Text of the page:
"Ninety-nine percent of the great Internet applications have yet to be written," Gates said once the frenzy abated. "Consumers will see immediate benefits from our ability to tear down the walls that prevent people from using information in a really meaningful way."
To clarify exactly what he meant, Gates introduced designer Ralph Lauren's son David, who explained how he used Microsoft software to create a website (www.polo.com) that helps the fashion-challenged select attire for business trips and learn how to prevent cashmere from pilling. "With our 'Ask Ralph' feature we've gone beyond the flat screen to create what I call 'merchantainment,'" Lauren beamed. "Now it's possible to not only buy clothes but also book a spa vacation at the same time."
MORE THAN 200 dot-coms declared bankruptcy in 2000. Those that remained found it almost impossible to acquire venture capital because of accounting shenanagins of the sort described by Washington Post reporter Alec Klein in "Stealing Time." Klein's dissection of AOL's accounting procedures is frightening, if only because it shows how easy it is for dishonest executives to inflate the value of corporate stock.
At every party there's a first to leave and last to arrive. Steve Case sold massive amounts of AOL stock just before and during the merger, according to Kara Swisher, pocketing nearly $400 million before taxes. About the time Case was getting out of the market, New Yorker film critic David Denby was getting in. Denby ended up losing nearly $900,000, a sum that more than justifies the name of his book, "American Sucker."
In need of cash following the breakup of his marriage, Denby looked around, saw everybody getting rich, and decided he, too, would make his million. Unfortunately, he turned to Merrill Lynch stock analyst Henry Blodget and ImClone head Sam Waksal for investment advice. It's easy to blame Denby's New Economy misadventure on the envy and avarice of Manhattan's Upper West Side, but readers with diminished 401(k)s, wherever they live, will identify with his futile effort to swim with the sharks.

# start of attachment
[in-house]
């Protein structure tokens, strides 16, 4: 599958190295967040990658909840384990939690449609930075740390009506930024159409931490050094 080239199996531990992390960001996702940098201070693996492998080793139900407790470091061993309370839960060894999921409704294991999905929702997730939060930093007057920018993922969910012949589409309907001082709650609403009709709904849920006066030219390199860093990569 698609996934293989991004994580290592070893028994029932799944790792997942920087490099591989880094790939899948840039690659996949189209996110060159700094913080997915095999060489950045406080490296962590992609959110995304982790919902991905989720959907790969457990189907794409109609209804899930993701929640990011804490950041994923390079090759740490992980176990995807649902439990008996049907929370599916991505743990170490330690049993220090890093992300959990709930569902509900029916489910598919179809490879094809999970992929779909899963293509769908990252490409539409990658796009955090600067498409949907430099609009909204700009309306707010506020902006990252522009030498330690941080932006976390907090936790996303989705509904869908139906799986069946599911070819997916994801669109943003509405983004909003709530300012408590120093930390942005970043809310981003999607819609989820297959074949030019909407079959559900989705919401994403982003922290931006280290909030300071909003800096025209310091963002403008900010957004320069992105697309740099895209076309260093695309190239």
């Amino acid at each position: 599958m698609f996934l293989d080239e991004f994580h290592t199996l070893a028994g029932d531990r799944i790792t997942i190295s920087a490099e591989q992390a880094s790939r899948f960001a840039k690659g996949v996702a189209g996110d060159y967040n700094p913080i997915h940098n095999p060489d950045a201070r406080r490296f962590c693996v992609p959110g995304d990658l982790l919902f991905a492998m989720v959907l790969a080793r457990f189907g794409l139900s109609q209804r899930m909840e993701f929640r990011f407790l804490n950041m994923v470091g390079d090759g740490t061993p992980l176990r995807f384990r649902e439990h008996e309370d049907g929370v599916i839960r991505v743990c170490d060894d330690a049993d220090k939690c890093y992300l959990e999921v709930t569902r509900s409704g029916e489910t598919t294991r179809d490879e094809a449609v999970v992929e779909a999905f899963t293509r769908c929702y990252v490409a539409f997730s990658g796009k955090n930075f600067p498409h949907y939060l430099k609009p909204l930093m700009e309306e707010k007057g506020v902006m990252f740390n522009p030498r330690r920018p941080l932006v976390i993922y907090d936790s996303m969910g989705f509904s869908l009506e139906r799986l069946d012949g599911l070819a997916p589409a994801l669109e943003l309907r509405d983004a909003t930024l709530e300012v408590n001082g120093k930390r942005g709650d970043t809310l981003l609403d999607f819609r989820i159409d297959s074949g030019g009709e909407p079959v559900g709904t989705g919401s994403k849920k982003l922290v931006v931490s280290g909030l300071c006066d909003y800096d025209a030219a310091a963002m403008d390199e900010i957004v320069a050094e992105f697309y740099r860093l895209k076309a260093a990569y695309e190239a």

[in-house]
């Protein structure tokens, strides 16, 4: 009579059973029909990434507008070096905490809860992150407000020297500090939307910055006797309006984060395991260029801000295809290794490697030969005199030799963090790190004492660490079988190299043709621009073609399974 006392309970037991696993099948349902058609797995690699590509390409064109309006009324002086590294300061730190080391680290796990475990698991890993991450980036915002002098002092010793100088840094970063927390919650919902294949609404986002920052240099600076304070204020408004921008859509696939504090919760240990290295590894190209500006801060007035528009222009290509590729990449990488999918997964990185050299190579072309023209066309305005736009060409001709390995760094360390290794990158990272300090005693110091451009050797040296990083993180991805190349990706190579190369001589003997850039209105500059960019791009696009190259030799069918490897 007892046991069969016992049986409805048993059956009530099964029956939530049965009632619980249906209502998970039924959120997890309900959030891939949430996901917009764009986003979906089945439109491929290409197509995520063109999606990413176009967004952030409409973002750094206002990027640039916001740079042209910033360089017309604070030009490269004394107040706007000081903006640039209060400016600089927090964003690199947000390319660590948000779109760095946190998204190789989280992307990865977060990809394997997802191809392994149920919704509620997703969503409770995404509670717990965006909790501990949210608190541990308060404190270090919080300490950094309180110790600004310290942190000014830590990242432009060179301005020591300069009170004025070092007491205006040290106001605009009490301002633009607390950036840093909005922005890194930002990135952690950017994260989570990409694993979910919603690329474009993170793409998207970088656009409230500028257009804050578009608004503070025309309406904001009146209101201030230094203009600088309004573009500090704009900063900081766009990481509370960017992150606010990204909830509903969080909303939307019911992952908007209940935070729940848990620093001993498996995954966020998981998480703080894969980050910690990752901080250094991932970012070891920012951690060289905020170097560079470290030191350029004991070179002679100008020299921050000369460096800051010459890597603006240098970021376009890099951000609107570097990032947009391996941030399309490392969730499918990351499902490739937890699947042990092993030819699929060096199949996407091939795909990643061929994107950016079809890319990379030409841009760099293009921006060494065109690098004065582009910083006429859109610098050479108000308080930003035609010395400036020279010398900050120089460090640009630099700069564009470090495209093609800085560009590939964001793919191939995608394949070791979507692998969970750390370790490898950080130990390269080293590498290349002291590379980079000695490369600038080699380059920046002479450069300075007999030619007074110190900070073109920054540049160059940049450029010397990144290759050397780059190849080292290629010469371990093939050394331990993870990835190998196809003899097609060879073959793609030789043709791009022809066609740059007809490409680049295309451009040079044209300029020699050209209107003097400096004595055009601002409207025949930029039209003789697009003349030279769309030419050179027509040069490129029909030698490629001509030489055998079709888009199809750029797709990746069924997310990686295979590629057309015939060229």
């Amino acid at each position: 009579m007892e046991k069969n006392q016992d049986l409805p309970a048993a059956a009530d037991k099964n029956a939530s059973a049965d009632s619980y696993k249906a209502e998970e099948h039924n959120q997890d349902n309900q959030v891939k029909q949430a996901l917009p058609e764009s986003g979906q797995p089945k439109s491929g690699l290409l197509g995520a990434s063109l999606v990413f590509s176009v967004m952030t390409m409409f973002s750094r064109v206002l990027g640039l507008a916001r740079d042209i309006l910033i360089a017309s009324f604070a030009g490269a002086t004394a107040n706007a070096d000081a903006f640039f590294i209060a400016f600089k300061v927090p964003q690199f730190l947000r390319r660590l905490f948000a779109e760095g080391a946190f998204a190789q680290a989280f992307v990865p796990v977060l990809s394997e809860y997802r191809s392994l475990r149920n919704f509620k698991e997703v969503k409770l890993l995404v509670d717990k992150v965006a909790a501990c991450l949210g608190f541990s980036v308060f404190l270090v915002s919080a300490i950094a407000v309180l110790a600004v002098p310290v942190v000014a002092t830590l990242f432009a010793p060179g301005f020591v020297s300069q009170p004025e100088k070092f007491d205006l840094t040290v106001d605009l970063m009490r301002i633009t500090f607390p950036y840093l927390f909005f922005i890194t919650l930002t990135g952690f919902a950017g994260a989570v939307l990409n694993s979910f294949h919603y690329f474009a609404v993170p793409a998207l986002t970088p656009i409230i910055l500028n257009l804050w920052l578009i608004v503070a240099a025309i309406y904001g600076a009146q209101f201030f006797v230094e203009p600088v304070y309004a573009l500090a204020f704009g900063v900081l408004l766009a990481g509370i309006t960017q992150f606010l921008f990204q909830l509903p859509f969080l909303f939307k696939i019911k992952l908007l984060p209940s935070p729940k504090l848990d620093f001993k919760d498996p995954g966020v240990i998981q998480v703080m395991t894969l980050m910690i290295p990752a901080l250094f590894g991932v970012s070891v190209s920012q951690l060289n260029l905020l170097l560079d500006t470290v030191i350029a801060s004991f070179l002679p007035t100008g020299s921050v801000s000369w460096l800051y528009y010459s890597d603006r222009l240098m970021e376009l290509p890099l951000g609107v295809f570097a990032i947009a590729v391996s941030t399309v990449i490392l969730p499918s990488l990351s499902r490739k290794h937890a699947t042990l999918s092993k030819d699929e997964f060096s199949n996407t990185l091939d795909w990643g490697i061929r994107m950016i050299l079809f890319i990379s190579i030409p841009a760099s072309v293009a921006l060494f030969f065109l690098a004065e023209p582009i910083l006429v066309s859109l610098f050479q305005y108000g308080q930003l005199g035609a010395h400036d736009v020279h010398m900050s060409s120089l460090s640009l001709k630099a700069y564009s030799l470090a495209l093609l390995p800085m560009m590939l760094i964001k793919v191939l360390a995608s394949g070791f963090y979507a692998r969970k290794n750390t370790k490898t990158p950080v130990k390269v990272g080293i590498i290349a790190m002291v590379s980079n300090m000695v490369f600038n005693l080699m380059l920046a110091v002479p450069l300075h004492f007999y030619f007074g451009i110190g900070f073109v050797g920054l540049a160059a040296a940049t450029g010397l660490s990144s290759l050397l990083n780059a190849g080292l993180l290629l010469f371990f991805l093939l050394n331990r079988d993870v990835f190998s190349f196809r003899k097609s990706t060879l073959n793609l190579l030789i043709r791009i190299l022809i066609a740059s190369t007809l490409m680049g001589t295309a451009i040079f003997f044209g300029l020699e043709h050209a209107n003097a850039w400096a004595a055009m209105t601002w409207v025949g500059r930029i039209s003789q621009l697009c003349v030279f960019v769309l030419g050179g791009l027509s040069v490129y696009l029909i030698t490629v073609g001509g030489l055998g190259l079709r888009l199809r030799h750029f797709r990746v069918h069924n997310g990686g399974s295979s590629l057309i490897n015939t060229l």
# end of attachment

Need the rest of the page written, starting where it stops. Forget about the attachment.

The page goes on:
TODAY, tech stocks are on the rebound. IBM is back in the black. Yahoo! just recorded a $238 million profit. Time Warner's revenue is rising despite the defection of millions of AOL subscribers. Even Henry Blodget, who once earned $12 million a year for dispensing misleading advice, is back in the game, assigned to cover the Martha Stewart trial for Slate.com. By next year it may even be a compliment to say a fast track executive has "digital DNA." But before you jump back into the NASDAQ, hearken to what these dot-com journos have to say.
Strict accounting can measure the performance of a corporation, but the value of its stock floats on conjecture and romantic dreams. It's easy for business professionals, professors, and, yes, even journalists to abandon restraint when secretaries are getting rich from IPOs and your college roommate just quit his job to become a day trader. Now that the NASDAQ is climbing, you'll soon be buying tech stocks once again. You can't fight human nature.
David DeVoss, editor of East-West News, covered the dot-com boom for a variety of publications.